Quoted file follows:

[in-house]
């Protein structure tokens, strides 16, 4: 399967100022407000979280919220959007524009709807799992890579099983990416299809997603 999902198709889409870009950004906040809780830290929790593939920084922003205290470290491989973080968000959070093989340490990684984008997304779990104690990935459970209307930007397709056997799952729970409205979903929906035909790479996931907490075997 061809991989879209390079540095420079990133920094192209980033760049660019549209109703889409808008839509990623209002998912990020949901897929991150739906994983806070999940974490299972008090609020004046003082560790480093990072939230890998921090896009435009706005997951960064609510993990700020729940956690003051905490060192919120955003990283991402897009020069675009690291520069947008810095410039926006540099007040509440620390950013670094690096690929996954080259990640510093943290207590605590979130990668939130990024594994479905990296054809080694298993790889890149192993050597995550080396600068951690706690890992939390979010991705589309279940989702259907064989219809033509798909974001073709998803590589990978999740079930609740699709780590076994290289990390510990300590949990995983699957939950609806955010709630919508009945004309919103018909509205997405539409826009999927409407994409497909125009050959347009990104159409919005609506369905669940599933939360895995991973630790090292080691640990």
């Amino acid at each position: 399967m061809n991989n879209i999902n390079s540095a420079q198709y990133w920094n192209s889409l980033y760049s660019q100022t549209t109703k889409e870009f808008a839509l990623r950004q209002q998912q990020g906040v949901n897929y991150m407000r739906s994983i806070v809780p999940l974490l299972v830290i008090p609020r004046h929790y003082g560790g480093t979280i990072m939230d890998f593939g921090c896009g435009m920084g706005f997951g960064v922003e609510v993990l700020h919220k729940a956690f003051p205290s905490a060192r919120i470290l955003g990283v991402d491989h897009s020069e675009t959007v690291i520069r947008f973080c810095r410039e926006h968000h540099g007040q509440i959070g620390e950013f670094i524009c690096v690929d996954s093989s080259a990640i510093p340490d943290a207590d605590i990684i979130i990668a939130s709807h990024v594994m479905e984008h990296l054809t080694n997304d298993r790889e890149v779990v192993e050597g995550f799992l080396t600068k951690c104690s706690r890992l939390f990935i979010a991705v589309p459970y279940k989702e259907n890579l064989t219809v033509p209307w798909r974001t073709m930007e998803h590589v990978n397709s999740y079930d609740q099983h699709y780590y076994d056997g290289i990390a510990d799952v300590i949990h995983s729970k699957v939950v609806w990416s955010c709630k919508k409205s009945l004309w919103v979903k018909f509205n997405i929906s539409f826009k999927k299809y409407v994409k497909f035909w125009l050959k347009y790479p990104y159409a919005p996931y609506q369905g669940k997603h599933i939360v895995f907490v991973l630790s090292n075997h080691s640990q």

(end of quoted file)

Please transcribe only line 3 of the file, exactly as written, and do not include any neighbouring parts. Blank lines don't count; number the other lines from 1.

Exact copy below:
């Amino acid at each position: 399967m061809n991989n879209i999902n390079s540095a420079q198709y990133w920094n192209s889409l980033y760049s660019q100022t549209t109703k889409e870009f808008a839509l990623r950004q209002q998912q990020g906040v949901n897929y991150m407000r739906s994983i806070v809780p999940l974490l299972v830290i008090p609020r004046h929790y003082g560790g480093t979280i990072m939230d890998f593939g921090c896009g435009m920084g706005f997951g960064v922003e609510v993990l700020h919220k729940a956690f003051p205290s905490a060192r919120i470290l955003g990283v991402d491989h897009s020069e675009t959007v690291i520069r947008f973080c810095r410039e926006h968000h540099g007040q509440i959070g620390e950013f670094i524009c690096v690929d996954s093989s080259a990640i510093p340490d943290a207590d605590i990684i979130i990668a939130s709807h990024v594994m479905e984008h990296l054809t080694n997304d298993r790889e890149v779990v192993e050597g995550f799992l080396t600068k951690c104690s706690r890992l939390f990935i979010a991705v589309p459970y279940k989702e259907n890579l064989t219809v033509p209307w798909r974001t073709m930007e998803h590589v990978n397709s999740y079930d609740q099983h699709y780590y076994d056997g290289i990390a510990d799952v300590i949990h995983s729970k699957v939950v609806w990416s955010c709630k919508k409205s009945l004309w919103v979903k018909f509205n997405i929906s539409f826009k999927k299809y409407v994409k497909f035909w125009l050959k347009y790479p990104y159409a919005p996931y609506q369905g669940k997603h599933i939360v895995f907490v991973l630790s090292n075997h080691s640990q």